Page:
Scholarly article on topic 'Modelling and Analysis of CIGRE HVDC Offshore Multi-terminal Benchmark Grid'

Modelling and Analysis of CIGRE HVDC Offshore Multi-terminal Benchmark Grid Academic research paper on "Electrical engineering, electronic engineering, information engineering"

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Abstract of research paper on Electrical engineering, electronic engineering, information engineering, author of scientific article — Jordi Pegueroles, Mike Barnes, Oriol Gomis, Antony Beddard, Fernando D. Bianchi

Abstract HVDC power transmission systems are being commissioned in the North Sea to link inland power grids with large offshore wind power farms. The growing number of large wind farms is driving the need to design more reliable high power transportation systems, leading to the conception of multi-terminal HVDC grids. These future grids will be purely formed by power electronics converters, the control of which will have to be designed to ensure proper performance and robust operation. This paper presents the analysis of the benchmark system proposed by the CIGRE working group SC B4, focusing on the proper selection of the components models and parameters. The small signal model of the system is first formulated. Then the bandwidth of the different control loops is obtained and the fidelity of the HVDC line model is selected accordingly. Finally, the performance of the benchmark system is studied by means of small signal analysis and compared numerical time series simulation of the non-linear model.

Academic research paper on topic "Modelling and Analysis of CIGRE HVDC Offshore Multi-terminal Benchmark Grid"

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Energy Procedía 80 (2015) 72 - 82

12th Deep Sea Offshore Wind R&D Conference, EERA DeepWind'2015

Modelling and analysis of CIGRE HVDC offshore multi-terminal

benchmark grid

Jordi Peguerolesa*, Mike Barnesb, Oriol Gomisa, Antony Beddardb and Fernando D.

Bianchia

aCatalonian Institue for Energy Research (IREC), 08930, Barcelona, Spain bSchool of Electrical & Electronic Enineering, University of Manchester, Manchester, United Kingdom

Abstract

HVDC power transmission systems are being commissioned in the North Sea to link inland power grids with large offshore wind power farms. The growing number of large wind farms is driving the need to design more reliable high power transportation systems, leading to the conception of multi-terminal HVDC grids. These future grids will be purely formed by power electronics converters, the control of which will have to be designed to ensure proper performance and robust operation. This paper presents the analysis of the benchmark system proposed by the CIGRE working group SC B4, focusing on the proper selection of the components models and parameters. The small signal model of the system is first formulated. Then the bandwidth of the different control loops is obtained and the fidelity of the HVDC line model is selected accordingly. Finally, the performance of the benchmark system is studied by means of small signal analysis and compared numerical time series simulation of the non-linear model.

© 2015 The Authors. Published by Elsevier Ltd. This is an open access article under the CC BY-NC-ND license

(http://creatÍYecommons.org/lícenses/by-nc-nd/4.0/).

Peer-review underresponsibilityofSINTEFEnergi AS

Keywords: offshore HVDC; Small Signal Analysis; Multi-Terminal;

* Corresponding author. Tel.: +34 933 562 615; fax: + 34 933 563 802. E-mail address: jpegueroles@irec.cat

1876-6102 © 2015 The Authors. Published by Elsevier Ltd. This is an open access article under the CC BY-NC-ND license

(http://creativecommons.Org/licenses/by-nc-nd/4.0/).

Peer-review under responsibility of SINTEF Energi AS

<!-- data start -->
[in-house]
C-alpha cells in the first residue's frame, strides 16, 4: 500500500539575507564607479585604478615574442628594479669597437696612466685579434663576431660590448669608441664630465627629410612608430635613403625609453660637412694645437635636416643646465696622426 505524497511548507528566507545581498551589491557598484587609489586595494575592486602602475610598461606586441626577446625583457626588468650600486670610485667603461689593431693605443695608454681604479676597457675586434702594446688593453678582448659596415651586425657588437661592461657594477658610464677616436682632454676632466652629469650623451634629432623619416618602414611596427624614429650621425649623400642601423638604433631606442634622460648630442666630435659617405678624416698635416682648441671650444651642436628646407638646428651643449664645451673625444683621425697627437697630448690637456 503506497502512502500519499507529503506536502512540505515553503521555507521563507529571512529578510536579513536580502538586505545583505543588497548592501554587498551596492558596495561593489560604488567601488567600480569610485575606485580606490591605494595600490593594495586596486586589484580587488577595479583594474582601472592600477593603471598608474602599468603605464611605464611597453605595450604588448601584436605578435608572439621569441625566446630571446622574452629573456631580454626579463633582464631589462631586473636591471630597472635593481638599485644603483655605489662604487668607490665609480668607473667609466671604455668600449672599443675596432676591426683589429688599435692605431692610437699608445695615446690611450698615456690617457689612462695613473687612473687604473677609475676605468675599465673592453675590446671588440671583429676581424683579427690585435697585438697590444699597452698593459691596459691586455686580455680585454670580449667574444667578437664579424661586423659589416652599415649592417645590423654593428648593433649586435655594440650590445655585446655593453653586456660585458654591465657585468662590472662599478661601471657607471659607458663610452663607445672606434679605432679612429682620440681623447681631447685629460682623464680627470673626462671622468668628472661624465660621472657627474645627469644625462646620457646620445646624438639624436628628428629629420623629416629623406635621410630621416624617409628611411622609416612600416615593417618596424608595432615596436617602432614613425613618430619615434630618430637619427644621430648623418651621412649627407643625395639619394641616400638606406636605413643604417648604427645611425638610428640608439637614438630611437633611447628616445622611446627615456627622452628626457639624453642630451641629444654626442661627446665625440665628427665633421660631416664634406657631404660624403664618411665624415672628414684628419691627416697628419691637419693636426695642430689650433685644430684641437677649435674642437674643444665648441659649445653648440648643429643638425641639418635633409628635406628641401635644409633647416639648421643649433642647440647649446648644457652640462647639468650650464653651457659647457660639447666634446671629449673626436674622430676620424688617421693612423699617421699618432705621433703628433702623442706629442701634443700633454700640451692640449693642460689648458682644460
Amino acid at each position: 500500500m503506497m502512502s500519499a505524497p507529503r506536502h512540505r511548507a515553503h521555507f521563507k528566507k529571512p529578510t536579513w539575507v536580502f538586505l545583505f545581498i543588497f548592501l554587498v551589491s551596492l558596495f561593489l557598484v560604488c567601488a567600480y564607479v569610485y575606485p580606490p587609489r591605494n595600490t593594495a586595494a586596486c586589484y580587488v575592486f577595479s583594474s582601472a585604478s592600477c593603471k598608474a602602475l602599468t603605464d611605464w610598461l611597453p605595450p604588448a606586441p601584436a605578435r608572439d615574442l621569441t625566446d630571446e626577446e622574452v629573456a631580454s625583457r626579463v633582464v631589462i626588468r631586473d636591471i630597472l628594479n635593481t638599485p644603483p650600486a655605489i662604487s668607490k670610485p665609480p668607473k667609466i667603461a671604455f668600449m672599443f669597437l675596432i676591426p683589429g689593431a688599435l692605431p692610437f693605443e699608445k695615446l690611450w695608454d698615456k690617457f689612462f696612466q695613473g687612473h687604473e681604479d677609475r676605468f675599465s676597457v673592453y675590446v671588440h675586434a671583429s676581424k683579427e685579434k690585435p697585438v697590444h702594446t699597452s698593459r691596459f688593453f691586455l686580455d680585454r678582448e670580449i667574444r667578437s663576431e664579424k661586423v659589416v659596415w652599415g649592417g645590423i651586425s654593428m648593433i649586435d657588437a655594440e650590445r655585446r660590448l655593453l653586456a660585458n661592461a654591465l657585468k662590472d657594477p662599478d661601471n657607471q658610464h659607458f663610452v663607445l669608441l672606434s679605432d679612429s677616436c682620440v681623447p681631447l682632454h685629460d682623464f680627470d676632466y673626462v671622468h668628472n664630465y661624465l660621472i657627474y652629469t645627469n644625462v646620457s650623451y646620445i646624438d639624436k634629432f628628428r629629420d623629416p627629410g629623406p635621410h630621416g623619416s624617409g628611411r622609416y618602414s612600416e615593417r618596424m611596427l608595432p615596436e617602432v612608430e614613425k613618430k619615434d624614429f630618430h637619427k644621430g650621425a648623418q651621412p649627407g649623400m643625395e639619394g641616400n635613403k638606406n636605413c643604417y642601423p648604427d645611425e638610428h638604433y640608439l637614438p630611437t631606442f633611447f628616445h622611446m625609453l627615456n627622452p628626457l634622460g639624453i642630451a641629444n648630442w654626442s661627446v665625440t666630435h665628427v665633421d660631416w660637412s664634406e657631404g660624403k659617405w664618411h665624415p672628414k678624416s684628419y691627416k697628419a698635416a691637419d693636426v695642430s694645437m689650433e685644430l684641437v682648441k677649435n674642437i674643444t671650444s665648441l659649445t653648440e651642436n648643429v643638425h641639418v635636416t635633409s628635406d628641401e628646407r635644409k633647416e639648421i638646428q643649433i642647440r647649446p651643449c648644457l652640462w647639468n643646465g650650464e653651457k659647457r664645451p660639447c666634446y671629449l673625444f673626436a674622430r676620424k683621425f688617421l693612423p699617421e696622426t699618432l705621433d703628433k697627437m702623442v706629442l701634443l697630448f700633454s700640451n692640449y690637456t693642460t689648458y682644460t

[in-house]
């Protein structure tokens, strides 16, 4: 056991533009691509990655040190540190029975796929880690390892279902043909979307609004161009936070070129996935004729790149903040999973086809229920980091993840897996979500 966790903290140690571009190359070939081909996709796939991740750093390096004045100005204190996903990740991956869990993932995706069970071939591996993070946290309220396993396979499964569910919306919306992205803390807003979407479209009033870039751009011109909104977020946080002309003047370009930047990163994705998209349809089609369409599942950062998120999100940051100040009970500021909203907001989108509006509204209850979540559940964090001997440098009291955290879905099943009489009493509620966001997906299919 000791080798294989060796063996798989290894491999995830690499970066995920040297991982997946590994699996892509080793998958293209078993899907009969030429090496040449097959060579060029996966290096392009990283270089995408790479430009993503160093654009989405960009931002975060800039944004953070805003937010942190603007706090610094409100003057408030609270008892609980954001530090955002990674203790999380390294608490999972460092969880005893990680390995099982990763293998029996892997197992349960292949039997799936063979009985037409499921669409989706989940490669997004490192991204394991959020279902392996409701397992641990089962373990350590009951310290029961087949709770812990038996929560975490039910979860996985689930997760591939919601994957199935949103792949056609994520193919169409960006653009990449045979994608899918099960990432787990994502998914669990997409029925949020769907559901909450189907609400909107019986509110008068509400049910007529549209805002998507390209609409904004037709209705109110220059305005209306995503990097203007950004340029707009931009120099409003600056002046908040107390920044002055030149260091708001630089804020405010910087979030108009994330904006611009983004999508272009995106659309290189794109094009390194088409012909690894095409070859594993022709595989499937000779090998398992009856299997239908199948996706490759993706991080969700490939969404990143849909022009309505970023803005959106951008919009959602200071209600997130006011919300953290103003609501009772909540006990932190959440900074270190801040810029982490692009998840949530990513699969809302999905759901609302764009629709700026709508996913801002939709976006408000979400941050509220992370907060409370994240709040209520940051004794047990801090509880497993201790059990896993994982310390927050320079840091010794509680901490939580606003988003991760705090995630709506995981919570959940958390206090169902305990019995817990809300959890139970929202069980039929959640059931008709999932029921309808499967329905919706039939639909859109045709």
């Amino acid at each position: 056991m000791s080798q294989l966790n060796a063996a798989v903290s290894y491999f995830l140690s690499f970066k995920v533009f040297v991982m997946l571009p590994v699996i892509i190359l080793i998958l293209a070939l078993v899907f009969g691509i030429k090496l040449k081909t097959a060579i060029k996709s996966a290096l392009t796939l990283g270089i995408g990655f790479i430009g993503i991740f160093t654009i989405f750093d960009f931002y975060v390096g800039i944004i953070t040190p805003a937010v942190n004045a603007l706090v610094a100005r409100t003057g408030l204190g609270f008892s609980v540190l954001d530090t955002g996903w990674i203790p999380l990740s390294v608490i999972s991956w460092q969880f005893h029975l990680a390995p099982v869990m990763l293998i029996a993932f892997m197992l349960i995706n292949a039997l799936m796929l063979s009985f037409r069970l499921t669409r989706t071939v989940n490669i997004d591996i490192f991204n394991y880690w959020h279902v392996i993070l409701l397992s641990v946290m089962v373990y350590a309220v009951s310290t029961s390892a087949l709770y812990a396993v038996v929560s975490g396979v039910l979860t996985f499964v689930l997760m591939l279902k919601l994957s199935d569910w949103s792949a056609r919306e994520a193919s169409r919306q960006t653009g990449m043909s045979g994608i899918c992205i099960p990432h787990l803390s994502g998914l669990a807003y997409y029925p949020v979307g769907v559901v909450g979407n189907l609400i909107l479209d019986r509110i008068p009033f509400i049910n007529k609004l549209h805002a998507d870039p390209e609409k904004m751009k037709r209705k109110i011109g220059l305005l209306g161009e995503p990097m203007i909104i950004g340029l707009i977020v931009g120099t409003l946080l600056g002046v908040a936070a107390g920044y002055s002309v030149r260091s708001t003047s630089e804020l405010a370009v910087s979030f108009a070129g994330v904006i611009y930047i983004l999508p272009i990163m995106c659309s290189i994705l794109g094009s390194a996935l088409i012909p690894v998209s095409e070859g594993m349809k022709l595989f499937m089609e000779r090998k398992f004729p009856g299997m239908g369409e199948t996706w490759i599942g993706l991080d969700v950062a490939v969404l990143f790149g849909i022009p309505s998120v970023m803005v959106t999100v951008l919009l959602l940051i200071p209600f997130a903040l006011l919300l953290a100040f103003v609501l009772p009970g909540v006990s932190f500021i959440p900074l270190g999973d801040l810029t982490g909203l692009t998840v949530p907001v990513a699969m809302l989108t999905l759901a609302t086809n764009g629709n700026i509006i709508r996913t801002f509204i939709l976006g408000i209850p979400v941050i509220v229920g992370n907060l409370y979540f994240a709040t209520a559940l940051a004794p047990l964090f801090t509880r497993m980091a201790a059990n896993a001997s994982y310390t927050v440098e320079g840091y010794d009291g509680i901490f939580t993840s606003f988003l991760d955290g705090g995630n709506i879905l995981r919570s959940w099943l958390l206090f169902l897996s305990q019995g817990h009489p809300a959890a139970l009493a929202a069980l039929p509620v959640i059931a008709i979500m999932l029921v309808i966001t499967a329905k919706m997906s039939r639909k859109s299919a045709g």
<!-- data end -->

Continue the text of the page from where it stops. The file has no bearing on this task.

doi: 10. 1016/j .egypro .2015.11.409

1. Introduction

New power transmission systems will be required to connect multiple wind farms located far offshore with onshore connection points. High voltage direct current (HVDC) technology [1] is the main candidate for implementing these new power transmission systems, forming a multi-terminal HVDC (MT-HVDC) grid. Towards the implementation of such systems, the CIGRE SC B4 working group has proposed the use modular multi-level converters (MMC) with overhead lines and undersea DC cables [2].

In a MT-HVDC system [3], the operation of every converter may be reflected to each node of the system, leading to interactions among power converters, and interactions between converters and transmission lines [4]. The analysis of VSC-HVDC with different control parameters and structures has been performed in [5], using a small signal model of the converter. Also, the impact of current controlled DC choppers in MT-HVDC systems has been studied in [6], by using detailed numerical simulation.

This paper analyses the stability margins of the control scheme proposed in [2], by means of small signal studies using accurately linearised models of the different elements in a multi-terminal HVDC system. The stability results are compared with a numerical simulation of the non-linear model of the system implemented in SIMULINK/SimPowerSystems.

2. Modelling

The system under study is a four-terminal symmetric monopole (+200 kV) MT-HVDC system, as illustrated in Fig. 2. It connects the offshore wind power plant at F1 and an offshore oil platform at E1 to the onshore nodes B3 and B2, this last one located further inland (labelling of converters is derived from [2]). This benchmark system consists of long overhead lines and cables in series, and HVDC-MMC power converters, in order to study interactions among these elements.

Fig. 1. Benchmark DC system proposed by CIGRE.

The power converters forming the benchmark system have different control objectives. On the one hand, onshore converters, Cm-B2 and Cm-B3, are converters regulating AC power with droop control of the DC voltage. The droop control modifies the external power set-point of the converter in order to maintain the DC voltage within the operational range (1 + 0.15 pu). On the other hand, the offshore converters have different control objectives. Converter Cm-F1 accepts the power drawn from the wind farm, and implements a dead-band control of the DC voltage. This is to manage extreme cases; e.g. a fault on the AC side blocking the operation of the droop converters. Finally, the converter Cm-E1 supplies the power demand of the oil platform. This converter does not actively contribute to the DC voltage regulation.